Writing Points presents: teaching
The real reason teachers must be learners
If you read the education blogs, you know teachers need to be lifelong
learners. Bloggers talk about the joy and excitement of learning.
Most English teachers enjoyed school and did well in it, often
by avoiding subjects they didn't like or that were hard for them.
As a result, they don't understand that someone can be bright, apply
themselves, do everything right, and still not be able to learn
in a certain situation.
Although I was a psychology major, the course in which I learned
about the psychology of learning was in a math I chose as an elective.
Put your Tweet-length ad here to reach a niche education audience.
I worked hard, I got help from my roommate, and I got a C- on the
I worked harder, got more tutoring, and got a D on the second test.
With a whole lot more work, tutoring by my roommate, and help
from the professor, I didn't score well enough on the final exam
to get into the class I had just completed.
This summer, try learning something for which you have no aptitude.
It might give you a totally new perspective on teaching.
Writing Points presents: free
Slideshow on the making of new words
Jeffrey Hill's 27-slide presentation
on how new words are made has good information you can use.
I don't recommend you show it to students in one sitting: the slides
are word-heavy. Other options that would be easier on students and
better for learning are:
Take one of the ways new words are made, such as blends. Show
and discuss the two or three slides related to that topic. Then
have students collaboratively come up with more examples.
Have students build a visual slideshow illustrating
one of the ways new words are made. If you were using the blend
example, students might make a slideshow of pictures illustrating
the examples Hill gives and additional ones they come up with.
Give students a writing prompt about how new words are
made and provide the slideshow link as a resource for
them to use.
If you are planning to give students a summer reading list, use
to help you. Create a free WorldCat account, if you don't have one
already. (Use WorldCat to gauge how common a title is in public
libraries near you.) Then create a reading list for students.
When you finish, you can share your list online with students
simply by giving students the link from your school website.
As they read, students can rate the books on your reading
list and write a quick review at WorldCat. They can share
links to their reviews in Facebook, Twitter or other social
media. Social media provide motivation to read and post throughout
One neat feature of the WorldCat lists is that the lists show
book covers, not just book titles.
Need books at a particular reading level? You can use Lexile.com
to find books at a level similar to that at which students were
reading at the end of the school year.
These days, almost every student needs to be taught time management.
One that's both simple and powerful is the Pomodoro Technique,
which uses a kitchen timer, lined paper, and a pencil with an eraser.
(Don't use a pen. You'll need the eraser.)
Here's how it works: Pick a task. Set a timer for 25 minutes. Work
at the task until the timer rings. Stop work. Take a 3-5 minute
break. Every four Pomodoros, take a longer break.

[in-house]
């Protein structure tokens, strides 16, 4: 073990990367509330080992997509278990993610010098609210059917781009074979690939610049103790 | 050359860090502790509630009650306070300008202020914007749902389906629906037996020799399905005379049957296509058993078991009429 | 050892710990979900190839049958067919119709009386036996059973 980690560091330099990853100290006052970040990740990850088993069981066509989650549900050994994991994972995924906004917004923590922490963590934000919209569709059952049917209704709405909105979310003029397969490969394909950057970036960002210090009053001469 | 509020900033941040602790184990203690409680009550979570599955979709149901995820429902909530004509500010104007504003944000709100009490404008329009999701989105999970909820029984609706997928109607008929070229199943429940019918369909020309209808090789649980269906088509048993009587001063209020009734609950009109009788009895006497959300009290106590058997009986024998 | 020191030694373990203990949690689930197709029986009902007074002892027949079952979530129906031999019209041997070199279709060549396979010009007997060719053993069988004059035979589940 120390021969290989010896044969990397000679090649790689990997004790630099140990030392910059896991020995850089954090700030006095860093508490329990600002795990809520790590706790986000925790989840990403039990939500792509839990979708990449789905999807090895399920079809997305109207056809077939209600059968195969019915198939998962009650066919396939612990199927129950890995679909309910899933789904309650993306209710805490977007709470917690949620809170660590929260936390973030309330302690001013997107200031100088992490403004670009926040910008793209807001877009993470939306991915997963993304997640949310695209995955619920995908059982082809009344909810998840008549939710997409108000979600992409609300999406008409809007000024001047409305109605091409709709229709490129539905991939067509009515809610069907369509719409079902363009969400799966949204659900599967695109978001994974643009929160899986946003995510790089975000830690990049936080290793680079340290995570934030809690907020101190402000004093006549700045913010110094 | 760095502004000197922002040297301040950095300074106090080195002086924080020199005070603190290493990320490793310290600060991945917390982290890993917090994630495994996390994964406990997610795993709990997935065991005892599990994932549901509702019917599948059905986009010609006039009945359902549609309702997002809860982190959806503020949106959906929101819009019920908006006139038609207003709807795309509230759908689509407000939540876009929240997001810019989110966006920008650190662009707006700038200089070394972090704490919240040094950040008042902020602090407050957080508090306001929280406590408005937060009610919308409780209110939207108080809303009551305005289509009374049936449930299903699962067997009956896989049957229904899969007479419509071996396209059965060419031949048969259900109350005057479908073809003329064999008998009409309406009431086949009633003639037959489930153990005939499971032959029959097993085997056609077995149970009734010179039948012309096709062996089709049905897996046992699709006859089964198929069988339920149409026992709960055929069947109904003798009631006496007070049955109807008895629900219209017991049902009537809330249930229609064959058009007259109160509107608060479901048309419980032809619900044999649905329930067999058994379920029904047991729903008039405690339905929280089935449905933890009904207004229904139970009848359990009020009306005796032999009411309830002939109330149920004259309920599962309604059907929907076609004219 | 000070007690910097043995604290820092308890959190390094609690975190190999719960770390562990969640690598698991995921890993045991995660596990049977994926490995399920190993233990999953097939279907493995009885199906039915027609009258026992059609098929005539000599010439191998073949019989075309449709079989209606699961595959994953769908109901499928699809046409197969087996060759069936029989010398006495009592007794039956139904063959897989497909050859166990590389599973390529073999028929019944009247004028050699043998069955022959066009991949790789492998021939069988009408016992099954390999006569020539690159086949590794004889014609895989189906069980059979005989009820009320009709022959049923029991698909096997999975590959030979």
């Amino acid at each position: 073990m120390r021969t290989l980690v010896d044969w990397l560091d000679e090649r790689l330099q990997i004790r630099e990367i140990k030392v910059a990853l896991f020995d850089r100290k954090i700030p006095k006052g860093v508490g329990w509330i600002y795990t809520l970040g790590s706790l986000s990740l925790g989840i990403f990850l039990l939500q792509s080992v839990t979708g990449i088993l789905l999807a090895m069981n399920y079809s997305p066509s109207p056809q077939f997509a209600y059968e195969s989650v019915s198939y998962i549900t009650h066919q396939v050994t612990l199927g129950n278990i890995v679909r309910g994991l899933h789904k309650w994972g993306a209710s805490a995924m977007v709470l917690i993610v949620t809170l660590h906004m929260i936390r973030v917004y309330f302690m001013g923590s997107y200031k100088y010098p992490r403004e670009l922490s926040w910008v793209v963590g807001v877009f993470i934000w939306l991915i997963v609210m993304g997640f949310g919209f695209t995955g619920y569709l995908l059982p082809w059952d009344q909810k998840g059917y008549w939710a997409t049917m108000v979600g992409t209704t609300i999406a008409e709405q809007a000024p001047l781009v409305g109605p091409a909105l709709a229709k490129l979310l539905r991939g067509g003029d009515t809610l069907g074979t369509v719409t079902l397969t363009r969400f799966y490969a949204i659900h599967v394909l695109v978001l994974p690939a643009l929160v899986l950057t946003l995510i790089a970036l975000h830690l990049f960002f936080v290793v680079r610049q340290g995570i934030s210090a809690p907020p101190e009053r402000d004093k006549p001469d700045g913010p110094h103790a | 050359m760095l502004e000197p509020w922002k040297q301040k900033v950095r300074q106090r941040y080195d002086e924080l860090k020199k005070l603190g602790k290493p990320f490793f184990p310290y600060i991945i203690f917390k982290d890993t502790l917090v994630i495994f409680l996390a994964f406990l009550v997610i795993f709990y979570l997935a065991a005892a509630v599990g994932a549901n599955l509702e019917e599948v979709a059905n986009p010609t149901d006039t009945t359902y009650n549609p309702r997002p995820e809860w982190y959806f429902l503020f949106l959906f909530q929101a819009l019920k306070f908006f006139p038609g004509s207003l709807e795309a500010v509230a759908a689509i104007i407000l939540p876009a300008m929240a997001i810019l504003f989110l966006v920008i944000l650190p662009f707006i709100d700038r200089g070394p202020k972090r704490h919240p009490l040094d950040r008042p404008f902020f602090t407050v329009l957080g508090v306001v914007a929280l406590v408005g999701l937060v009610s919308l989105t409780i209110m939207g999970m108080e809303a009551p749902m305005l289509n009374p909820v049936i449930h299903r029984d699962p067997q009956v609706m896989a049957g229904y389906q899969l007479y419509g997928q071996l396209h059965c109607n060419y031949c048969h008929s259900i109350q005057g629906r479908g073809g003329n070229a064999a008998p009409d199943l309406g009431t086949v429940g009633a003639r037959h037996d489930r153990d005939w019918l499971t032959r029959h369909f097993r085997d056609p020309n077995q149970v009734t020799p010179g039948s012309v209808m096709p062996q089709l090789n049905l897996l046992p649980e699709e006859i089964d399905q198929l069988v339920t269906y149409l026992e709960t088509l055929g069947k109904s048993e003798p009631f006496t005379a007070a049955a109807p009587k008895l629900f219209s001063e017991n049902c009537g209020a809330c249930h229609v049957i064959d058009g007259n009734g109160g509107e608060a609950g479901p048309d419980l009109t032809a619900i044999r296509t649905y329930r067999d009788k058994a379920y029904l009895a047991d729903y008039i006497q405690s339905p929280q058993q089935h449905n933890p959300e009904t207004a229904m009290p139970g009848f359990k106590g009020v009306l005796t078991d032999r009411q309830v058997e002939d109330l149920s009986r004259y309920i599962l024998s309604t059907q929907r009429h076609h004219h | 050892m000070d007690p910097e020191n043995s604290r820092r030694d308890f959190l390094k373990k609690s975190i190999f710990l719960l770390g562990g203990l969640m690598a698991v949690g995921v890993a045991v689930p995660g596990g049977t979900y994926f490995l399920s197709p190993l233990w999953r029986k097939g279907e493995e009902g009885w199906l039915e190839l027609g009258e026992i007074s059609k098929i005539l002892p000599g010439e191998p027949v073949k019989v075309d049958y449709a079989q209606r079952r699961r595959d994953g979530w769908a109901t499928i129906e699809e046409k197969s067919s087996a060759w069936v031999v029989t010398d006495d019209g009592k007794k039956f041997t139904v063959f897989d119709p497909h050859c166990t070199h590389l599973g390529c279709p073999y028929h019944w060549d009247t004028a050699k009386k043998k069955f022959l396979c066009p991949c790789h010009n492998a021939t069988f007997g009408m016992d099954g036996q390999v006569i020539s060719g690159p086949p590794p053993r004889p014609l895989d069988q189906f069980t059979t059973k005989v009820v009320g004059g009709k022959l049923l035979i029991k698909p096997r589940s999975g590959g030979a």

You could teach the Pomodoro Technique as a way for students to
schedule their study or their writing time.
It would even work as a way to structure classroom time. One of
its virtues is that it gives users a way to track how long it takes
to do something, even if several people are working at the task
collaboratively, without having to track precise start and finish
Download a free
pdf that elaborates on the basic methodology, explaining such
things as how to handle interruptions and off-track ideas. Try
the technique this summer as you prepare for
fall classes. Look for ways you can adapt some
of the techniques to help your students learn to manage
FYI, the Italian originator of the technique used a timer shaped
like a tomato, hence the name Pomodoro, which is Italian
I've posted a miscellaneous collection of new pages since last
I contrasted creative
nonfiction with what employers mean by creativity in nonfiction
and explained why you should care.
I summarized what three influential research studies reveal about
students should avoid but often do not.
Learn why, according to two researchers, English
word usage errors in college students' writing are on the rise.
Learn a slick trick for helping students prepare for research papers
by identifying topic
A title is a tiny part of a paper, but students get bent out of
shape about it without help
in writing a title.
I neglected to note last month the addition of Six Grammar Terms
You Should Not Use to the Writing Points subscribers'
resources file. The 4-page PDF explains terms that confuse today's
students and gives you alternative language that presents fewer
problems for students.
Writing Points presents a note
Grammar Abusers Anonymous on sale now
Last month 40 people took advantage of the offer to get a free,
special teachers' edition of Grammar Abusers Anonymous. Since
then, the student edition has been scrubbed of the errors that crept
in as the editor's corrections were transferred from notes on the
PDF version to my desktop publishing program. Grammar
Abusers Anonymous is
on sale at a special introductory price through Sept. 15.
My next book will also be a book for writing teachers on just-in-time
grammar. I'm hoping to have it done before school starts in the
After that, I'm going to write on topics that interest me. I've had
just about all the grammar I can tolerate for a while.
The next issue of Writing Points will come out June 15,
no providence preventing.
Until then, keep your pencil sharp.